Payday lender Wonga has gone into administration. But what does this mean for you if you are an existing customer, claiming compensation, or were thinking about taking out a payday loan?
- Can I still get a loan from Wonga?
- I already have a Wonga loan, do I still need to repay it?
- I’m claiming compensation from Wonga. What will happen now?
- I was thinking of making a compensation claim because I was mis-sold a loan by Wonga. Can I still do so?
- I’m struggling to pay back my Wonga loan. What help can I get?
- Alternative ways to pay for purchases
- Using other forms of credit
- If you’re claiming benefits
- Local welfare assistance
- How to avoid high cost credit
- Avoid loan sharks
Can I still get a loan from Wonga?
No. As of Thursday 30 August 2018, Wonga will no longer be accepting new loan applications.
You can still use Wonga services to manage your existing loans.
I already have a Wonga loan, do I still need to repay it?
Yes. Wonga is planning on going into administration but you will still need to repay the loan. You should get some communication from Wonga or the administrators in the following weeks.
Keep to your regular payment schedule.
If you miss any repayments you could be hit by fees and additional charges.
Missing repayments could also harm your credit rating because lenders look at how you’ve managed your existing credit when working out whether or not to lend you money.
I’m claiming compensation from Wonga. What will happen now?
As Wonga has gone into administration, if your claim has been successful but you’ve not been paid you will join the list of creditors.
Once the business has been wound up, the administrators will then distribute any assets that are left. There is a strict order for who gets paid first. This could mean you might not receive any settlement you were granted.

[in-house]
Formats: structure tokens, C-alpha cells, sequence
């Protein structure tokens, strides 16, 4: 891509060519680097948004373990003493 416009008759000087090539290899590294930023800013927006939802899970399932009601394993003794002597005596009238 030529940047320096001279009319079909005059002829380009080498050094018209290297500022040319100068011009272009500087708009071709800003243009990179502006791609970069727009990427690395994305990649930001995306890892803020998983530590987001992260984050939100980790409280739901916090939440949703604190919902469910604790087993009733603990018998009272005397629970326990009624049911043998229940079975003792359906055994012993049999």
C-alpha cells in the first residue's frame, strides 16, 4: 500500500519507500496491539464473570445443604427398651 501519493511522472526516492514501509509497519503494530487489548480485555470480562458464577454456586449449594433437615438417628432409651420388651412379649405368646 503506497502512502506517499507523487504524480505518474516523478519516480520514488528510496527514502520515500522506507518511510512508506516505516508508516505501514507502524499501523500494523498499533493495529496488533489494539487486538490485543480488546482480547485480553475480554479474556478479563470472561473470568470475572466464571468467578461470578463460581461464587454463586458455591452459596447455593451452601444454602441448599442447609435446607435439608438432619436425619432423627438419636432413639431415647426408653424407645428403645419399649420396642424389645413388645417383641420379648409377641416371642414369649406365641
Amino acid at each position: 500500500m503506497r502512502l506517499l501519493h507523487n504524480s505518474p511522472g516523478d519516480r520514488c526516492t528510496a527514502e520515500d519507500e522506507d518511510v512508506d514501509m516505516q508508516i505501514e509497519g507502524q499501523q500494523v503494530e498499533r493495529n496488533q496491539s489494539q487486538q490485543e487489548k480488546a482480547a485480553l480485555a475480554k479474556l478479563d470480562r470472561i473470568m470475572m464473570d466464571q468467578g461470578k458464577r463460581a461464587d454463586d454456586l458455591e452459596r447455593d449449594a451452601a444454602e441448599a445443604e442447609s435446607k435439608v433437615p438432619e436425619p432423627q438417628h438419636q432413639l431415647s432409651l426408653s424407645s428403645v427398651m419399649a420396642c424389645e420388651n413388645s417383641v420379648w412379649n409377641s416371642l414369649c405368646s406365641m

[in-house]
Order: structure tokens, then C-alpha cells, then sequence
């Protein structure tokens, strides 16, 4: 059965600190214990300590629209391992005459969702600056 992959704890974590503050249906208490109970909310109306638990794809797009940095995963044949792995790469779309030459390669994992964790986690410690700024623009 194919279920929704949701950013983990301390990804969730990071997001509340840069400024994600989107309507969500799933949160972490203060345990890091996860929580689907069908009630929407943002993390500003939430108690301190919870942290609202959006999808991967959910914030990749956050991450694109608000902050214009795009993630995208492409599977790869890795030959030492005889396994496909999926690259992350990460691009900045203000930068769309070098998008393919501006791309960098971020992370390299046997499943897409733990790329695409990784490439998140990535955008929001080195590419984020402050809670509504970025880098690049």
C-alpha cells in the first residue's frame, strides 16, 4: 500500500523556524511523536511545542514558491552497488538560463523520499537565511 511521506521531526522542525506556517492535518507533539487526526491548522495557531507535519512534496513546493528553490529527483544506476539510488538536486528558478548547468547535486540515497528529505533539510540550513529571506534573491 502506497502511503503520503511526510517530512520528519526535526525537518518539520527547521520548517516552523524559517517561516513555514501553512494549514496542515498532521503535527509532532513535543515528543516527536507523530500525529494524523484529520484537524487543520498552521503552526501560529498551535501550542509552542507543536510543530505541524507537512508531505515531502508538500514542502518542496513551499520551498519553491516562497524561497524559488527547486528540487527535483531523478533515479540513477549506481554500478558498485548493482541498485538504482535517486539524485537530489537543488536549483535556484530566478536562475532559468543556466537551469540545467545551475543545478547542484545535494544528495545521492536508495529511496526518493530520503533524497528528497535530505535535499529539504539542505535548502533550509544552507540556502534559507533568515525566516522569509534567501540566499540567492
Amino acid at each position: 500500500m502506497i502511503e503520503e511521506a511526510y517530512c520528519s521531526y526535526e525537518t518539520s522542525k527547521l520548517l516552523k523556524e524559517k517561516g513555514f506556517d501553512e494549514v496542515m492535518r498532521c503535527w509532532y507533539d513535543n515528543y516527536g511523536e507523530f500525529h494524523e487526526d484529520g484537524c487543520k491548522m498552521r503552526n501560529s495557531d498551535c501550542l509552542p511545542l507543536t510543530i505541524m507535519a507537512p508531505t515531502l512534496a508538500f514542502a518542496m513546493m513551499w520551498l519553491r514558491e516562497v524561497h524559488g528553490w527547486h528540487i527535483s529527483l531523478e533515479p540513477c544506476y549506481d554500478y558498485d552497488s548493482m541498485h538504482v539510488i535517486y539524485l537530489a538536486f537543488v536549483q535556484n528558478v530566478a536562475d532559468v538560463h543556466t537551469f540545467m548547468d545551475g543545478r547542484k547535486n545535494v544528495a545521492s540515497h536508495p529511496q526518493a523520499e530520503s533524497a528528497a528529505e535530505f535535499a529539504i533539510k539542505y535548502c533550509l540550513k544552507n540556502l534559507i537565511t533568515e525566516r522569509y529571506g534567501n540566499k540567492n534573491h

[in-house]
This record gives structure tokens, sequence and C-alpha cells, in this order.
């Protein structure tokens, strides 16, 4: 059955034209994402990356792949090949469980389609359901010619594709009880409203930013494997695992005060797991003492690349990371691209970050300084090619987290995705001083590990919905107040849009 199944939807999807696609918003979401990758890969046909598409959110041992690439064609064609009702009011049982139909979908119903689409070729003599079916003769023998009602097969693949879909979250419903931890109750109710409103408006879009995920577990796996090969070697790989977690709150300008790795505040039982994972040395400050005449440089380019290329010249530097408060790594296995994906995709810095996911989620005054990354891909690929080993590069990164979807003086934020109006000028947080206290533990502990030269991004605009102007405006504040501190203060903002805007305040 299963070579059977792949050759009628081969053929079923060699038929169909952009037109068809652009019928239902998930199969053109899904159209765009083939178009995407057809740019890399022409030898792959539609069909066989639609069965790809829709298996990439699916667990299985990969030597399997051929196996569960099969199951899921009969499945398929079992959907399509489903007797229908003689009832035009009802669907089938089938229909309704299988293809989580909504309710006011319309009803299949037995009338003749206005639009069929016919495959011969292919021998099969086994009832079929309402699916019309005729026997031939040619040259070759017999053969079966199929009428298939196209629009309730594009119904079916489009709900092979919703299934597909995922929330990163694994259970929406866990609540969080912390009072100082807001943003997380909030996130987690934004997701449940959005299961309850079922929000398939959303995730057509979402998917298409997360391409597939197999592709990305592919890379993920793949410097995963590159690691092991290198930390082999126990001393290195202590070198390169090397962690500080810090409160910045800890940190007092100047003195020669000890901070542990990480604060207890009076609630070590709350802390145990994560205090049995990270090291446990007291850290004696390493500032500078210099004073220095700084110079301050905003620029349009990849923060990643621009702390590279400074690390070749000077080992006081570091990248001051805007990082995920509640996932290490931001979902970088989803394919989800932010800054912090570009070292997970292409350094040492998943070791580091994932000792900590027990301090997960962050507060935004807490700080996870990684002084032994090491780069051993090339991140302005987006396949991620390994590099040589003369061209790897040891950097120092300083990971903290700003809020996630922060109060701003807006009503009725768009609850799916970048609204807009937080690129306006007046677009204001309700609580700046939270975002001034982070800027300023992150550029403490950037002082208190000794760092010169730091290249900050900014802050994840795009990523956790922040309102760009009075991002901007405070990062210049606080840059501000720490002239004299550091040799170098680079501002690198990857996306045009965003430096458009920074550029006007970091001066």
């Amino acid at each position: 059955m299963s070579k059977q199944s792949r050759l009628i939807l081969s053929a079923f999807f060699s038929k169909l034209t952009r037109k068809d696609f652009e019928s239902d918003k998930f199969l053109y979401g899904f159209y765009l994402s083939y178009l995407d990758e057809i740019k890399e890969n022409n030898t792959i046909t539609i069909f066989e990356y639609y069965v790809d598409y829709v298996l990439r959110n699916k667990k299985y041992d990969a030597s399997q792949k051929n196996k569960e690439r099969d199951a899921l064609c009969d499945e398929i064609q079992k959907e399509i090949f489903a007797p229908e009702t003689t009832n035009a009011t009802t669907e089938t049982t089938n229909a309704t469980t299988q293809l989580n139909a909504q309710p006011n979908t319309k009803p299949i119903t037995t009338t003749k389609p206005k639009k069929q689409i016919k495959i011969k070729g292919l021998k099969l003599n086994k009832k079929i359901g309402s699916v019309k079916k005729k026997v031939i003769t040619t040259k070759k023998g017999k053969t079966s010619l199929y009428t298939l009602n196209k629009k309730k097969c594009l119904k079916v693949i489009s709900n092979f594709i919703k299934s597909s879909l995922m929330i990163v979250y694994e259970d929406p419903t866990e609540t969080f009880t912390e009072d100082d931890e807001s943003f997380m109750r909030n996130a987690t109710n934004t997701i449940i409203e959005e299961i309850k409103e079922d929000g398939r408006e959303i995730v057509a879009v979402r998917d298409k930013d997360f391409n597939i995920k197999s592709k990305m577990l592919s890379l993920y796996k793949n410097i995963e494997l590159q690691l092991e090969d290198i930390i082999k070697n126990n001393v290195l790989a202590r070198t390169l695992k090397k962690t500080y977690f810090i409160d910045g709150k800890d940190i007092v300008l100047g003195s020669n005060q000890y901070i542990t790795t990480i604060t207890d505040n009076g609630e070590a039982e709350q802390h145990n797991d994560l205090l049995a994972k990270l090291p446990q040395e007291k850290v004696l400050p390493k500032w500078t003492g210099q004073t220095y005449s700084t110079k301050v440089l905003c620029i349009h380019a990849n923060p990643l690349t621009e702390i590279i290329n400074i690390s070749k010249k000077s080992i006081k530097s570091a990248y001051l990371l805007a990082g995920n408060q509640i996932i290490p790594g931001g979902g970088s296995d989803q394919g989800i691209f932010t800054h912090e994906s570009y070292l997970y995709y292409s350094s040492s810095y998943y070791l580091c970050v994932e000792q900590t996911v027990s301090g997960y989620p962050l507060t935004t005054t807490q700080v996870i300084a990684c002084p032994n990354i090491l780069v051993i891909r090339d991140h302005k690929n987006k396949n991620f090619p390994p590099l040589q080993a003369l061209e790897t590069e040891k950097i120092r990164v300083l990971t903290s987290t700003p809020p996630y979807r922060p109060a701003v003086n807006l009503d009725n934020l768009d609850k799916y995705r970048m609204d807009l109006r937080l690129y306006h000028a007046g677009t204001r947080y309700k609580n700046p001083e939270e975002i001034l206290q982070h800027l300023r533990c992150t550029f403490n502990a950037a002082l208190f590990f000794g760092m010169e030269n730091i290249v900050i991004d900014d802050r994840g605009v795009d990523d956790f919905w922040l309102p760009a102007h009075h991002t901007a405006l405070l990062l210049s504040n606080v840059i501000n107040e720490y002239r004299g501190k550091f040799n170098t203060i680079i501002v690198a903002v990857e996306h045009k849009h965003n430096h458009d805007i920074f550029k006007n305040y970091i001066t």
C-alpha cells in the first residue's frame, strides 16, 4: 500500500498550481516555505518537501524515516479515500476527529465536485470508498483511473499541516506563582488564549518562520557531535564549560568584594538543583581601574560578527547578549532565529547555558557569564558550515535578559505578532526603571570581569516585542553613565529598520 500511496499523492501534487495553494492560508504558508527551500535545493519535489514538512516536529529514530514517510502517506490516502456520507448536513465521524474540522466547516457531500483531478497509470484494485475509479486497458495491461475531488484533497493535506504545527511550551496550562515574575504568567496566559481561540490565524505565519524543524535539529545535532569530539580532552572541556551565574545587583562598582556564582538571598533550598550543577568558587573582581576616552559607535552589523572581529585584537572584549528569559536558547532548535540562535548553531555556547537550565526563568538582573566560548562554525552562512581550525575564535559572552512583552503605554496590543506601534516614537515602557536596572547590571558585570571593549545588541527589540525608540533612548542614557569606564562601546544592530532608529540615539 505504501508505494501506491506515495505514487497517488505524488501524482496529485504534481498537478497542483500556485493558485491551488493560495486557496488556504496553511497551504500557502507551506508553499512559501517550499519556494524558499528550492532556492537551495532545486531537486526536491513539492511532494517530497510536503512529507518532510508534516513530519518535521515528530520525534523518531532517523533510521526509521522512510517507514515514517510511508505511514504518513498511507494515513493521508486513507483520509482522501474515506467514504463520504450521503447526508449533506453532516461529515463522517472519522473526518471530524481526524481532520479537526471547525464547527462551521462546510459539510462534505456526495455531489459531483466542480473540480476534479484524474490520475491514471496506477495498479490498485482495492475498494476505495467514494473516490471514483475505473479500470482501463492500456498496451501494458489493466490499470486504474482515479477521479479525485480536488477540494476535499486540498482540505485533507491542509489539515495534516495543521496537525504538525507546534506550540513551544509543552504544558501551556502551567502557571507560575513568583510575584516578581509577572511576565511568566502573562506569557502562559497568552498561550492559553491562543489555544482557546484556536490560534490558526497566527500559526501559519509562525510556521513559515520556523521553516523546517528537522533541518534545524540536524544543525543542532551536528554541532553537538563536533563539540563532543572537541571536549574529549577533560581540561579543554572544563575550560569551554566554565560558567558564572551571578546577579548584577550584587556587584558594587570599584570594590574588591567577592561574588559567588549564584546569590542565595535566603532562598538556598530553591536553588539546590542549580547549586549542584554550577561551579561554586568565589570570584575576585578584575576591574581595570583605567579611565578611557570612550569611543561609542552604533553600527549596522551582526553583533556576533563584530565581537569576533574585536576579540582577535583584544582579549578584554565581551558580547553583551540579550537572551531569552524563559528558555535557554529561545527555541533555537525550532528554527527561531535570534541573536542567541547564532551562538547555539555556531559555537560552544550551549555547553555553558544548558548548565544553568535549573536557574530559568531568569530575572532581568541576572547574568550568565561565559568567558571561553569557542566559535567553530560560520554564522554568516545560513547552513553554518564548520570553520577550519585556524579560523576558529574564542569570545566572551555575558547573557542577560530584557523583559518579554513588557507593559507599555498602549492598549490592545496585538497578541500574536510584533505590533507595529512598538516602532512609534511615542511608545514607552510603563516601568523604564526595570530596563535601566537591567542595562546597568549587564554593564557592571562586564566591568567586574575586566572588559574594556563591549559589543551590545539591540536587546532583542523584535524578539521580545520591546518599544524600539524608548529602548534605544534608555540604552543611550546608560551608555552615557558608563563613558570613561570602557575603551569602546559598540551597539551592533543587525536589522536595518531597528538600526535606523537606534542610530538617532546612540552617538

I was thinking of making a compensation claim because I was mis-sold a loan by Wonga. Can I still do so?
Once the administrators have been appointed, the Financial Ombudsman Service (FOS) will urgently clarify the impact on compensation cases brought since the announcement was made.
You are not entitled to claim against the Financial Services Compensation Scheme (FSCS) because loans aren’t covered under the FSCS scheme.
I’m struggling to pay back my Wonga loan. What help can I get?
You are still liable for repaying the loan, so if you are struggling it is important you get free debt advice to help you get back on track with your money. Our debt advice partners offer impartial and confidential advice face-to face, online or by phone. They will be happy to talk with you, however big or small your problem.
Alternative ways to pay for purchases
Payday loans can be a very expensive way to pay for things and it’s worth looking at the alternatives if you need to find extra cash.
Cut back or save up
If you don’t need money urgently, then see if you can save up first. It might take a while, but it will cost you less than borrowing from a payday lender.
See if there is any way you can cut back on other household expenses to find the money you need.
If you need to replace something urgently, you might be able to use an authorised overdraft, but make sure it’s authorised, or included in your interest-free overdraft limit. You will have to pay significant fees if you go into an unauthorised overdraft.
Using other forms of credit
If saving up for a purchase is not an option, there are several ways to borrow money at a lower interest rate than payday loans.